Once a week, students gather together as a year group to take part in Collective Worship, coordinated by our Chaplain. This is a sacred time to pause and reflect at the beginning of the day – to think deeply about ourselves, our community, our world and our faith. Collective Worship covers a wide range of themes including religious festivals and seasons, Christian values, national awareness weeks, charity and social action projects. Collective Worship underpins all the Curriculum for Life elements, not only through the half-termly themes that are consistent across CfL, but also through the embedding of Christian values and ethos throughout our teaching and learning. Collective Worship also extends beyond the weekly assembly through charity projects, special services, religious trips and retreats. This year we are supporting the following charities: Foodbank, Kind, Mary’s Meals, Nugent, YPAS and Alder Hey.

Component 2 – Stories for Life

Once a week, students will take part in collective reading. Our aim with Stories for Life is to catalyse, instil and maintain a love of reading, in which students are taken on a journey. Each of the books has been carefully selected due to winning prestigious awards, fantastic reviews and due to what they can teach our students beyond the scope of academia: the power that books have to expose students to a world outside of their own; to walk in another’s shoes and develop compassion; to relate to experiences and find comfort in shared thoughts, feelings and human reactions. These books are incredibly relevant, acclaimed and most significantly, have been chosen with the view that students will find them interesting, engaging and relevant. These novels have also been heralded as combatting and educating young people on important life topics and will be consolidated and corroborated by the statutory work undertaken during students’ Life Skills sessions.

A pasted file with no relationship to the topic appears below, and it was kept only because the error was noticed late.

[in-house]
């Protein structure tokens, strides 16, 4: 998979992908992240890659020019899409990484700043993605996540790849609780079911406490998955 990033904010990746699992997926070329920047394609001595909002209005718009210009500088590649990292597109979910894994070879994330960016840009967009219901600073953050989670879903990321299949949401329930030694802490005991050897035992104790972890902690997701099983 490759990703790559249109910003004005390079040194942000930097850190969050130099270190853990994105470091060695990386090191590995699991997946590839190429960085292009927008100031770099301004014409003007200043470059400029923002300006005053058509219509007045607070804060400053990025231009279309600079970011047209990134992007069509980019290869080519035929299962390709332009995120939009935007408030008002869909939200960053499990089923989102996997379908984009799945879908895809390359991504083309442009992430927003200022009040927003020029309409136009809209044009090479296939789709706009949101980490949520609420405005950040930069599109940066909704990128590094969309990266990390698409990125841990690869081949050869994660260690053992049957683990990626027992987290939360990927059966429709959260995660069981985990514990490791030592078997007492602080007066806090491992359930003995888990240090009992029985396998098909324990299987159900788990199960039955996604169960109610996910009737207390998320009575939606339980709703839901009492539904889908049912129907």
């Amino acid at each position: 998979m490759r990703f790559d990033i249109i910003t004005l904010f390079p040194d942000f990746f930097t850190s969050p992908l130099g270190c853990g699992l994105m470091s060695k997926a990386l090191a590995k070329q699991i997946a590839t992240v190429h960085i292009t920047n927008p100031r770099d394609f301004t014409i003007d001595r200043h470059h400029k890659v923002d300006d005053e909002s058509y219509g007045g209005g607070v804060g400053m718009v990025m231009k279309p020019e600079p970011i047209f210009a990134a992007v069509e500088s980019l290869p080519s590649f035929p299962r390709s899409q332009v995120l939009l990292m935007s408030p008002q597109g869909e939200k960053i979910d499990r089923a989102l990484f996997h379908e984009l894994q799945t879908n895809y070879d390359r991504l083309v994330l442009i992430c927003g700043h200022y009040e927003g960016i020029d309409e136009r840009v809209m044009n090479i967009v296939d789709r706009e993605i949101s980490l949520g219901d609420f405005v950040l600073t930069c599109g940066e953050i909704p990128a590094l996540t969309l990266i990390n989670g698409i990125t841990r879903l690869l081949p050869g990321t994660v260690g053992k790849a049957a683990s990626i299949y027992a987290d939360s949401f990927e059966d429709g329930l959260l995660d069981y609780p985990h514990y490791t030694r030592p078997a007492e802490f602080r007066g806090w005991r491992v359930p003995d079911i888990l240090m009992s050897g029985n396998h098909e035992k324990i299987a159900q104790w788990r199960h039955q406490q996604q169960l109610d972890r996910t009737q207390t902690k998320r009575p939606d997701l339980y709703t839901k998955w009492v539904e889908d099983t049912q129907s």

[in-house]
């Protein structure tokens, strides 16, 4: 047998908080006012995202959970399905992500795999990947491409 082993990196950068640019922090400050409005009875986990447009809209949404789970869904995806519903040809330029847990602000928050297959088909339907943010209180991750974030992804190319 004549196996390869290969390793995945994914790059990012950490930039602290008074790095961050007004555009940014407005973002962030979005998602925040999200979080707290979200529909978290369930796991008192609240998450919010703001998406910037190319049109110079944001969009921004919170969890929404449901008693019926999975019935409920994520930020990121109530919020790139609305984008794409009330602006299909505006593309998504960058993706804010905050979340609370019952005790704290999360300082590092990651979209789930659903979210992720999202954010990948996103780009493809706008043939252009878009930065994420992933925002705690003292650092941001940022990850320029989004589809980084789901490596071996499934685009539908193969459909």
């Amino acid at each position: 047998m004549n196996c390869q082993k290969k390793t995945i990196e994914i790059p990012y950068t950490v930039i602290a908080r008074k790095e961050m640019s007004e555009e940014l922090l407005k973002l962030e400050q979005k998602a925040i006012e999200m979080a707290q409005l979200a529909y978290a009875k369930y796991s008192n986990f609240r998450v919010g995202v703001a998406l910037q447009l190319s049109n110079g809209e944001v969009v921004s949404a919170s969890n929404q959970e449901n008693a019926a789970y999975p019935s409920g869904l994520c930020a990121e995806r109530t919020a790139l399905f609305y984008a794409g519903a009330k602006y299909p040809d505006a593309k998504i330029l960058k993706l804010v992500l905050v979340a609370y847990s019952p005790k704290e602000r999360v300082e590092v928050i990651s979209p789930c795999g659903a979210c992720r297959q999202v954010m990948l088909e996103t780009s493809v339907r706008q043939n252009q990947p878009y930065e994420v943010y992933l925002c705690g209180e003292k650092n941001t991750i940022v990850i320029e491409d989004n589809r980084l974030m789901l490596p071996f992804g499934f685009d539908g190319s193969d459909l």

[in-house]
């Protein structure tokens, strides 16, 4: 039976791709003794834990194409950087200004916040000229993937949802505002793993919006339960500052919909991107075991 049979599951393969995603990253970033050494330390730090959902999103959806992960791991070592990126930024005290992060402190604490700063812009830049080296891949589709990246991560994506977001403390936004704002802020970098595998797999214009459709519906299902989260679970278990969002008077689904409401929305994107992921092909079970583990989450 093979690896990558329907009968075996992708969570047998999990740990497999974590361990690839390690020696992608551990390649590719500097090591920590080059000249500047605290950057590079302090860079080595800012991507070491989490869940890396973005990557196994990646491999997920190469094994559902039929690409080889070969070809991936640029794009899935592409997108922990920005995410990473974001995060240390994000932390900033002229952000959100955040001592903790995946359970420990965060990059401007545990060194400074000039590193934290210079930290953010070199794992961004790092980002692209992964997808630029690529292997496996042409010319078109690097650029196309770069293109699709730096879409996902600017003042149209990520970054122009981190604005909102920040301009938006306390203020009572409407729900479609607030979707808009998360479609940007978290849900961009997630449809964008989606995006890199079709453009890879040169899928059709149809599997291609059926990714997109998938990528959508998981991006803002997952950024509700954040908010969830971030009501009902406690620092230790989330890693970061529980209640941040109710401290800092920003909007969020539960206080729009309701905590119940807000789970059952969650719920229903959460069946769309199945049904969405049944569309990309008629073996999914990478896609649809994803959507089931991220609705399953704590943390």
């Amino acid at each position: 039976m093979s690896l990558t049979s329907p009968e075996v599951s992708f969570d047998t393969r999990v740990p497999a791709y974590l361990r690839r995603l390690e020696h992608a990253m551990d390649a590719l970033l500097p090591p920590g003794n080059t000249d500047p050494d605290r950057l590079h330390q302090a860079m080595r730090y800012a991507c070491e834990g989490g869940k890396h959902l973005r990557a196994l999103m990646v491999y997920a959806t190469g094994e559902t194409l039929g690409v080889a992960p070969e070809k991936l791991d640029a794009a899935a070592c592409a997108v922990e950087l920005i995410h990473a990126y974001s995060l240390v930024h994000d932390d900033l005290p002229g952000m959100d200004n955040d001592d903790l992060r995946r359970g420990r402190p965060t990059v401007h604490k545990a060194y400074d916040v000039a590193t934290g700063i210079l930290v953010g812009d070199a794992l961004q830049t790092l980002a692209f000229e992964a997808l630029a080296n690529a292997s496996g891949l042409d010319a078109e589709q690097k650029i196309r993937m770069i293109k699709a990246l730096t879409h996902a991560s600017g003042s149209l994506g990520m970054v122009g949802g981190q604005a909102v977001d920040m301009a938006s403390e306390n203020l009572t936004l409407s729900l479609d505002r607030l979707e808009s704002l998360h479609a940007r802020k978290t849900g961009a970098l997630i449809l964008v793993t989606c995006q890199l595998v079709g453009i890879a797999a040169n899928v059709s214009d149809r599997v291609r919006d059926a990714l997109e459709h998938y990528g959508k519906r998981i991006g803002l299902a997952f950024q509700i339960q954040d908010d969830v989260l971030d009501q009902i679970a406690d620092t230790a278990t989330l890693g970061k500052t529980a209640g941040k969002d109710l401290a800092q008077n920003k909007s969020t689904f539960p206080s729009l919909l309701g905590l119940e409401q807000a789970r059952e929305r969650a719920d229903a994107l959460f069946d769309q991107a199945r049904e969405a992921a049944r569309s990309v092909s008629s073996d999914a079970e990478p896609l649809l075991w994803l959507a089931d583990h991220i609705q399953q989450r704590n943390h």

The book which has been selected for year 9’s is 13 Reasons Why by Jay Asher. This novel has been selected as it deals with very important issues such as bullying, alcohol abuse, rape and suicide. Hannah’s death is only mentioned in passing and has not sparked the controversy that the Netflix adaptation has.

Clay Jensen comes home from school to find outside his front door a mysterious box with his name on it.

Inside he discovers a series of cassette tapes recorded by Hannah Baker – his classmate and crush. Only, she committed suicide two weeks earlier.

On the first tape, Hannah explains that there are 13 reasons why she did what she did – and Clay is one of them.

If he listens, Clay will find out how he got onto the list – what he hears will change his life forever.

Component 3 – Debate and Discussion

Each week, Debates and Discussions will broaden the horizons of our students, exposing them to articles produced from a range of exciting and reputable sources such as National Geographic and a broad range of newspapers which will enable students to not only explore the opinions of others, but their own individual perceptions of the world around them. The articles are up-to-date, thought-provoking and diverse in their content, emphasising many of the topics explored in Life Skills and allowing students to develop their communication skills, build trust within their form group and establish positive relationships with those around them- whether their views align or not! This not only improves our students’ ability to read information and make inferences, but to develop their critical thinking and oral literacy skills through contributing to important discussions. From articles surrounding Tik Tok, to Marcus Rashford’s campaign for children, to the impact of social media, our students will become educated about the world around them and their part in shaping that very same world.

Component 4 – Life Skills

Component 5 – Moral Dilemmas

Once a week students will have the opportunity to discuss moral dilemmas in their life tutor groups. Students will watch a clip of a moral dilemma which they will then discuss with their peers. They will also answer some posed questions that will direct a constructive discussion amongst the life tutor group. This component will require students to reflect on their own morals and explain their thoughts in a respectful manner. It will also allow students to listen to others people’s views in their class, encouraging compassion and tolerance amongst our student body. As a result, children become reasonable in both senses of the word —they are adept at reasoning and they are open to the reasoning of others. There may not be a right or wrong answer but creating further questions is definitely encouraged. This component will develop the literacy and oracy skills, as well as have a positive effect on student’s emotional awareness. Additionally, it will allow students to keep up with local and national news as the moral scenarios we will be exploring will be current and relevant to the youth of today.

if you have any questions regarding our curriculum offer, please contact:
Mr G. Lloyd
lloydg@astn.uk